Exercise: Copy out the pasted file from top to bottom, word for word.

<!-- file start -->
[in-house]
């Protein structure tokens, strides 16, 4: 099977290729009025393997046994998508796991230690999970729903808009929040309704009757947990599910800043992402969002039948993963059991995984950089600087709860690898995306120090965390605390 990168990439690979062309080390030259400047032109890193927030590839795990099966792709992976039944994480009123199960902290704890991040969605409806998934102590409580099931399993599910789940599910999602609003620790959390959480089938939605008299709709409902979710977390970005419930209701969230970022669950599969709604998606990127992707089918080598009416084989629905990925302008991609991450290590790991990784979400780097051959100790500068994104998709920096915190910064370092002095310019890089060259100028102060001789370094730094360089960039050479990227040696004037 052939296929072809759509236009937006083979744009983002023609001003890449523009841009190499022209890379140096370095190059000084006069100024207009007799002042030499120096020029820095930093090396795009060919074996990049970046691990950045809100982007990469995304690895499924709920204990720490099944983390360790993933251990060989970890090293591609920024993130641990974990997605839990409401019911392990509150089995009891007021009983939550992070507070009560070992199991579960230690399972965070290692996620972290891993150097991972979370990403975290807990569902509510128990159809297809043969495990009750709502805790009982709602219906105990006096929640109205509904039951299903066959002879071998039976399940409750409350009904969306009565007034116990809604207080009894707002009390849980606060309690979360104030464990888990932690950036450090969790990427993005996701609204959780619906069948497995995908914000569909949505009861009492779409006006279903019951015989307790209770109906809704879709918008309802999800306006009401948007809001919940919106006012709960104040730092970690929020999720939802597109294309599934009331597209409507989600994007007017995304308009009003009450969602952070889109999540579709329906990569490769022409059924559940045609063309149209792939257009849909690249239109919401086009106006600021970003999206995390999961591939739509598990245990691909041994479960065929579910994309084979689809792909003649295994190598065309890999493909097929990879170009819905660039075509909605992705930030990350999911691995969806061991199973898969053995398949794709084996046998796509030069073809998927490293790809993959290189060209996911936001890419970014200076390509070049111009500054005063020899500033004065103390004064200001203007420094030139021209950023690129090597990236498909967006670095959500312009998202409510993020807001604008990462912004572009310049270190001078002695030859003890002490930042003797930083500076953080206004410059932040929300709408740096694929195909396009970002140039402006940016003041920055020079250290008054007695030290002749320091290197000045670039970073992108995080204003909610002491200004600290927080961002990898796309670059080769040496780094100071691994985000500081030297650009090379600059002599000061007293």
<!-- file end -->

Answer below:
[in-house]
């Protein structure tokens, strides 16, 4: 099977290729009025393997046994998508796991230690999970729903808009929040309704009757947990599910800043992402969002039948993963059991995984950089600087709860690898995306120090965390605390 990168990439690979062309080390030259400047032109890193927030590839795990099966792709992976039944994480009123199960902290704890991040969605409806998934102590409580099931399993599910789940599910999602609003620790959390959480089938939605008299709709409902979710977390970005419930209701969230970022669950599969709604998606990127992707089918080598009416084989629905990925302008991609991450290590790991990784979400780097051959100790500068994104998709920096915190910064370092002095310019890089060259100028102060001789370094730094360089960039050479990227040696004037 052939296929072809759509236009937006083979744009983002023609001003890449523009841009190499022209890379140096370095190059000084006069100024207009007799002042030499120096020029820095930093090396795009060919074996990049970046691990950045809100982007990469995304690895499924709920204990720490099944983390360790993933251990060989970890090293591609920024993130641990974990997605839990409401019911392990509150089995009891007021009983939550992070507070009560070992199991579960230690399972965070290692996620972290891993150097991972979370990403975290807990569902509510128990159809297809043969495990009750709502805790009982709602219906105990006096929640109205509904039951299903066959002879071998039976399940409750409350009904969306009565007034116990809604207080009894707002009390849980606060309690979360104030464990888990932690950036450090969790990427993005996701609204959780619906069948497995995908914000569909949505009861009492779409006006279903019951015989307790209770109906809704879709918008309802999800306006009401948007809001919940919106006012709960104040730092970690929020999720939802597109294309599934009331597209409507989600994007007017995304308009009003009450969602952070889109999540579709329906990569490769022409059924559940045609063309149209792939257009849909690249239109919401086009106006600021970003999206995390999961591939739509598990245990691909041994479960065929579910994309084979689809792909003649295994190598065309890999493909097929990879170009819905660039075509909605992705930030990350999911691995969806061991199973898969053995398949794709084996046998796509030069073809998927490293790809993959290189060209996911936001890419970014200076390509070049111009500054005063020899500033004065103390004064200001203007420094030139021209950023690129090597990236498909967006670095959500312009998202409510993020807001604008990462912004572009310049270190001078002695030859003890002490930042003797930083500076953080206004410059932040929300709408740096694929195909396009970002140039402006940016003041920055020079250290008054007695030290002749320091290197000045670039970073992108995080204003909610002491200004600290927080961002990898796309670059080769040496780094100071691994985000500081030297650009090379600059002599000061007293």